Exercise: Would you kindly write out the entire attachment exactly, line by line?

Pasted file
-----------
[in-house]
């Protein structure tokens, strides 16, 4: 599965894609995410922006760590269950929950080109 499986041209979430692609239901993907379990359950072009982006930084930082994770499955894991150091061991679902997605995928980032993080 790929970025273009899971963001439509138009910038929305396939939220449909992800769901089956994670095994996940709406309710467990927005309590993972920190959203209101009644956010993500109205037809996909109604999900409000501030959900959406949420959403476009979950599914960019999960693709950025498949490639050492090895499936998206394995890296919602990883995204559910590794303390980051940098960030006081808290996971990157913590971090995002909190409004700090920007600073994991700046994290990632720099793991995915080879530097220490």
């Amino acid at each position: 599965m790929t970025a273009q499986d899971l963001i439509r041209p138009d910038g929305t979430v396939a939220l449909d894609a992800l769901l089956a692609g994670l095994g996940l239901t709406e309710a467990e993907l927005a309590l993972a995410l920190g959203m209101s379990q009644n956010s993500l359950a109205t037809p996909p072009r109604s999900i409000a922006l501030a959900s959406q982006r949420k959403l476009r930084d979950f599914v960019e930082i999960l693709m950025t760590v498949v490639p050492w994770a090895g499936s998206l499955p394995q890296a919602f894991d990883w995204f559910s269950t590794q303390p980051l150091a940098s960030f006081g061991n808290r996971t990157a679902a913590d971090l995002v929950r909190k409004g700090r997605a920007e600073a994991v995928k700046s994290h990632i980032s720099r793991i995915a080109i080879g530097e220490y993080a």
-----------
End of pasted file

[in-house]
């Protein structure tokens, strides 16, 4: 599965894609995410922006760590269950929950080109 499986041209979430692609239901993907379990359950072009982006930084930082994770499955894991150091061991679902997605995928980032993080 790929970025273009899971963001439509138009910038929305396939939220449909992800769901089956994670095994996940709406309710467990927005309590993972920190959203209101009644956010993500109205037809996909109604999900409000501030959900959406949420959403476009979950599914960019999960693709950025498949490639050492090895499936998206394995890296919602990883995204559910590794303390980051940098960030006081808290996971990157913590971090995002909190409004700090920007600073994991700046994290990632720099793991995915080879530097220490």
């Amino acid at each position: 599965m790929t970025a273009q499986d899971l963001i439509r041209p138009d910038g929305t979430v396939a939220l449909d894609a992800l769901l089956a692609g994670l095994g996940l239901t709406e309710a467990e993907l927005a309590l993972a995410l920190g959203m209101s379990q009644n956010s993500l359950a109205t037809p996909p072009r109604s999900i409000a922006l501030a959900s959406q982006r949420k959403l476009r930084d979950f599914v960019e930082i999960l693709m950025t760590v498949v490639p050492w994770a090895g499936s998206l499955p394995q890296a919602f894991d990883w995204f559910s269950t590794q303390p980051l150091a940098s960030f006081g061991n808290r996971t990157a679902a913590d971090l995002v929950r909190k409004g700090r997605a920007e600073a994991v995928k700046s994290h990632i980032s720099r793991i995915a080109i080879g530097e220490y993080a």